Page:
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Leap day babies get an extra birthday to celebrate

Leap years exist to keep months in sync with annual events, and there is just a 1 in 1,461 chance of being born on a leap day.
Posted at 7:36 PM, Feb 28, 2024

Most of us flip through the days on the calendar without giving them much more than a glance. 

But, when an extra day comes along every four years, Mollie Simmons notices. She was born on Feb. 29, 2003, and considers herself a leap day baby.

"I've been alive for 20 years, but I've only had 5 birthdays," Simmons said.

Feb. 29 marks this leap day baby's 5th calendar birthday, even though she is a sophomore in college. On non-leap years, Simmons will typically celebrate her birthday on Feb. 28. Being born on leap day has come with its share of challenges over the years. 

When Simmons was first born her mother had a hard time getting health insurance because there was no Feb. 29 on the website she was using to fill out information. Her driver's license also currently says she was born on Feb. 28.

"I've been in so many science classes where the teacher would explain the importance of leap day and everyone would look at me. It has felt isolating but also it's exciting when my birthday happens," she said.

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Why do leap years exist?

Leap years essentially keep the months in sync with annual events, including equinoxes and solstices, according to the Jet Propulsion Laboratory at the California Institute of Technology.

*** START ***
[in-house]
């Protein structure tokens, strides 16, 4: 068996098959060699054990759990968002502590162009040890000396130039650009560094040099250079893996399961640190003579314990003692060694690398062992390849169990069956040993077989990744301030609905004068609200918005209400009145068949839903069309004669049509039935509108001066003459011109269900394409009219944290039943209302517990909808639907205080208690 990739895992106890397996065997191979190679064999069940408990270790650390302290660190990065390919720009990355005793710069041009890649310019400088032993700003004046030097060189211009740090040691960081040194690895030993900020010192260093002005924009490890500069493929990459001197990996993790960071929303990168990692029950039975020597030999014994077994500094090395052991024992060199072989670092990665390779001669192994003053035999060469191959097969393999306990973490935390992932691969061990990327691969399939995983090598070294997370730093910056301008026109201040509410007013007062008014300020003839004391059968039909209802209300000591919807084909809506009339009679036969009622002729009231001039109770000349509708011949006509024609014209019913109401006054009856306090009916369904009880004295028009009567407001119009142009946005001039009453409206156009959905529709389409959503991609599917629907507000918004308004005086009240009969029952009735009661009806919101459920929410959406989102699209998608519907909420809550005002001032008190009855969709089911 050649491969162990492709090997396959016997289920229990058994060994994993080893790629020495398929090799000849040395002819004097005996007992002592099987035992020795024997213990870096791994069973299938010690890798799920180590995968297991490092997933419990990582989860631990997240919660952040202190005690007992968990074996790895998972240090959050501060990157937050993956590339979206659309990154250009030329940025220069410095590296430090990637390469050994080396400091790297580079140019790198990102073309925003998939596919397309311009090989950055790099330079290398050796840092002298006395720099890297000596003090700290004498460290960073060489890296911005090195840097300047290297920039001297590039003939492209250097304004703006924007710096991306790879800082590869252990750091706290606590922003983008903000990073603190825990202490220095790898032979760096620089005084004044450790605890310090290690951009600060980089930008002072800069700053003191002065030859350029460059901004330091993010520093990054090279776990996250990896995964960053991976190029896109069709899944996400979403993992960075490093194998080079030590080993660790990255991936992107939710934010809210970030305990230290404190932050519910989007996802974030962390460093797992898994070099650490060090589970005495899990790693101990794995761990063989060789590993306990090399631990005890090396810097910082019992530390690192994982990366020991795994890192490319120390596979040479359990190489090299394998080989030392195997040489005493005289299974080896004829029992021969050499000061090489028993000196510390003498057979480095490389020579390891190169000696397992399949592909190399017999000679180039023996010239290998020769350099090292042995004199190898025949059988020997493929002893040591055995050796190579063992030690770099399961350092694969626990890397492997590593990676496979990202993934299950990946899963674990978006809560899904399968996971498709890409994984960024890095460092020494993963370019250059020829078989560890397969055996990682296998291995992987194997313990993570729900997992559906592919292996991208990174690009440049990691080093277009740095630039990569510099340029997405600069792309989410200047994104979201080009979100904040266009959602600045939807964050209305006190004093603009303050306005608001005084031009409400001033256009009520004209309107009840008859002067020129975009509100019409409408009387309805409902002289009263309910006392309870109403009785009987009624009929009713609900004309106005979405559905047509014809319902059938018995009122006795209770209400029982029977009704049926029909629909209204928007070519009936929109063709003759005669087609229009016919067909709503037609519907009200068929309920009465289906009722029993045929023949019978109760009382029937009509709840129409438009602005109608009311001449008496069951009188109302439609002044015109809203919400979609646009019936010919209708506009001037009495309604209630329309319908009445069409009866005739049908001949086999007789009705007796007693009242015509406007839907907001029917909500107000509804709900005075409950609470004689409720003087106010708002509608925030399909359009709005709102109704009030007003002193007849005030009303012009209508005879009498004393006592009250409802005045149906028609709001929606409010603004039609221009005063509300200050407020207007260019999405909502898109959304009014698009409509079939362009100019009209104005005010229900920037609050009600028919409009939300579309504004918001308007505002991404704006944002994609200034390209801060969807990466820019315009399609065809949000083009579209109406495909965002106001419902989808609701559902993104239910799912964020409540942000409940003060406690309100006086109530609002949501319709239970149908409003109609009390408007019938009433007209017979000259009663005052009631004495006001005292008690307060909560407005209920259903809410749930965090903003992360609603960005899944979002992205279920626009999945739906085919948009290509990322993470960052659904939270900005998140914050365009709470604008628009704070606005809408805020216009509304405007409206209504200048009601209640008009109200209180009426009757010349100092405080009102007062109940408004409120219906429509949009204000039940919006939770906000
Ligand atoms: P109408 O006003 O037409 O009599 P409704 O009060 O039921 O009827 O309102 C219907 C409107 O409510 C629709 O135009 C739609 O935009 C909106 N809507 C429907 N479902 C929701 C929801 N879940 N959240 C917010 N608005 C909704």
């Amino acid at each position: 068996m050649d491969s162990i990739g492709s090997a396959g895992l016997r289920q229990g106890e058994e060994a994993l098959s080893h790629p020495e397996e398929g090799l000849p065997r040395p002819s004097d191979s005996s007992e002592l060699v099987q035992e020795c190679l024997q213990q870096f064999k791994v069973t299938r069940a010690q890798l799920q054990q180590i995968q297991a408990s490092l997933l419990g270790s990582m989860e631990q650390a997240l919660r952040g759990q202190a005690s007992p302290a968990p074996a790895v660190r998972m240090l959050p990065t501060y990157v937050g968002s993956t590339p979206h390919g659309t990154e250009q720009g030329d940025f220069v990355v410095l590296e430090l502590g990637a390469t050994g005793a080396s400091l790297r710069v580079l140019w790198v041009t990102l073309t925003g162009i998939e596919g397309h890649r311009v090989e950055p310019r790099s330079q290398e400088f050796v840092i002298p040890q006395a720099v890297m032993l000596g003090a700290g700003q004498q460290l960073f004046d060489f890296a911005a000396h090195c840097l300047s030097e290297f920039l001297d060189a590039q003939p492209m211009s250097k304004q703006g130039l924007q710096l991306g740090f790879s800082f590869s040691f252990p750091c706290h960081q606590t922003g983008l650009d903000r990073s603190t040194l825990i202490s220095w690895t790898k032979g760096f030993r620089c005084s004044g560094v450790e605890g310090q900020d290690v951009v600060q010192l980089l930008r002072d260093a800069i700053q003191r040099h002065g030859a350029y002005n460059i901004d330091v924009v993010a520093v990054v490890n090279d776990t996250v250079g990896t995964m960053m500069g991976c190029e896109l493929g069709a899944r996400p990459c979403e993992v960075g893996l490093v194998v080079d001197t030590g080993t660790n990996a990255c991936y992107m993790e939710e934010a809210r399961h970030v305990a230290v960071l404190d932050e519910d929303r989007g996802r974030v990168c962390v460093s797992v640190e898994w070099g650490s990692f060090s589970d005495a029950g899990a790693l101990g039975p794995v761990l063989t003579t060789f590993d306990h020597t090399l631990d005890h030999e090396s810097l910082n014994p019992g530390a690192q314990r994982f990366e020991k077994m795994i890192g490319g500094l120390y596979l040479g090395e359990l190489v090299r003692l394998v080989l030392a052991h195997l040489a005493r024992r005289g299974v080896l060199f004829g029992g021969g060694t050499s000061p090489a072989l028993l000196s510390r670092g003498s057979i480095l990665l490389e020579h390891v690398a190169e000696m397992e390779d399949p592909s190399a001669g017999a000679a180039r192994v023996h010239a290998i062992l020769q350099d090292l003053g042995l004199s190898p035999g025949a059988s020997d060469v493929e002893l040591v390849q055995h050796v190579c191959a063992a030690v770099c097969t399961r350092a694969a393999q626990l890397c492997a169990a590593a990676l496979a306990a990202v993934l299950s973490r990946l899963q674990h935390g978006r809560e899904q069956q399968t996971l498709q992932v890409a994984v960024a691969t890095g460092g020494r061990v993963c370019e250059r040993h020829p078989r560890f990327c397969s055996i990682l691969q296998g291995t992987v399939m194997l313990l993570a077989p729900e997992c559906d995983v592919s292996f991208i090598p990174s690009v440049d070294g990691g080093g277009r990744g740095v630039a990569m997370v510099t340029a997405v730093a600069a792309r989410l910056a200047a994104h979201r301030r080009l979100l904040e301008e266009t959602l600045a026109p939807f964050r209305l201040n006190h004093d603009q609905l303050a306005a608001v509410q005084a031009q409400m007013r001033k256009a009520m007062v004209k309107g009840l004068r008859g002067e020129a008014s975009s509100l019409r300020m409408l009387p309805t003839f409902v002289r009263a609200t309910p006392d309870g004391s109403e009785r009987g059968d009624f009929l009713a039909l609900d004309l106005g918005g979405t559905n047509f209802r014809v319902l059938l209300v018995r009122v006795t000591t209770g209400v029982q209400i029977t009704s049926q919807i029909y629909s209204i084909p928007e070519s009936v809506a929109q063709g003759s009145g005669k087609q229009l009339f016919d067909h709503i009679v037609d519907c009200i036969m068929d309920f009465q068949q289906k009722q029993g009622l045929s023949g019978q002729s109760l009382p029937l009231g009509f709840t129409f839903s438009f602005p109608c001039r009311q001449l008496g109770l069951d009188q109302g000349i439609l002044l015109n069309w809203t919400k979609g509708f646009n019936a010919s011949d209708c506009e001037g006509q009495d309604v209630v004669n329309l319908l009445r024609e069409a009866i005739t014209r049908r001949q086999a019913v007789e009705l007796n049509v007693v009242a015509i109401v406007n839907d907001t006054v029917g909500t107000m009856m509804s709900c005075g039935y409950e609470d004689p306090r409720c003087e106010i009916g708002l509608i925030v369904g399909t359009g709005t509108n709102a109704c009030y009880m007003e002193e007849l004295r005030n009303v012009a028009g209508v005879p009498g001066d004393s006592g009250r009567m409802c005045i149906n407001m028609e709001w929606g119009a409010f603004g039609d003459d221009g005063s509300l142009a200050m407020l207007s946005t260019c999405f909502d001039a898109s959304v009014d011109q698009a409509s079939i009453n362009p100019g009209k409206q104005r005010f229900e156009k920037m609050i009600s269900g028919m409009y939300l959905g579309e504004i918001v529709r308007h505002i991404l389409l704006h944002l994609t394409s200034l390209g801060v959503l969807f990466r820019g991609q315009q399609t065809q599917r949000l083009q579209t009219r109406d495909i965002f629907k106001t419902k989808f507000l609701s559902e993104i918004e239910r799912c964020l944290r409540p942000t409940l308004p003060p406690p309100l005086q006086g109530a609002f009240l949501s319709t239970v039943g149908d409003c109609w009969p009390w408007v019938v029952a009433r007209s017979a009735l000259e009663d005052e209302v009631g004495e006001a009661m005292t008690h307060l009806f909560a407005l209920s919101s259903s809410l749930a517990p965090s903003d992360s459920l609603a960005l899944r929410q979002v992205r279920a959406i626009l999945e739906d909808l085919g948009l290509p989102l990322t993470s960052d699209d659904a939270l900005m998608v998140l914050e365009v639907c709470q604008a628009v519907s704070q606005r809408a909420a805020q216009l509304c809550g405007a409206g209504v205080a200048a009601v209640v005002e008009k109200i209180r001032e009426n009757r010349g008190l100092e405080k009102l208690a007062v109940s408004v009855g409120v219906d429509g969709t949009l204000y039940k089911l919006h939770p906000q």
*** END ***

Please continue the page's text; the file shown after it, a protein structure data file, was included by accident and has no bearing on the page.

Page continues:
It's a correction to counter the fact that Earth's orbit isn't precisely 365 days.

There is just a 1 in 1,461 chance of being born on a leap day. 

Worldwide there are only an estimated 5 million or so people born on this day that doesn't always exist. Kerry Nagle, a Colorado resident who was also born on leap day. has experienced just that. She was born 44 years ago but is only celebrating her 11th calendar birthday this year.

"I might feel like an 11-year-old in my head but the mirror sometimes corrects my thinking," Nagle joked.

She vividly recalls when her elementary school teacher hung up a calendar at school with all of her classmate's February birthdays: Hers was missing.

"I looked at the calendar and said, 'Where's my birthday?' and she said, 'You don't have one.' I remember getting off the bus crying. My mom said, 'What's wrong?' and I said 'I was never born,' That year she threw me two birthdays," Nagle explained.

That childhood trauma prompted her to write a children's book. The book, titled "The Girl With Two Birthdays," follows the story of a girl who faces a dilemma when she realizes that her birthday doesn't fit into the conventional school calendar. 

Nagle's hope is other kids may not experience the same isolation she did all those years ago.

"This has formed a bit of who I am. I'm unique, and unique is a good thing. So I hope this shows other kids born on Feb. 29 that being different is fun and cool. Embrace it and use it to your advantage of who you are."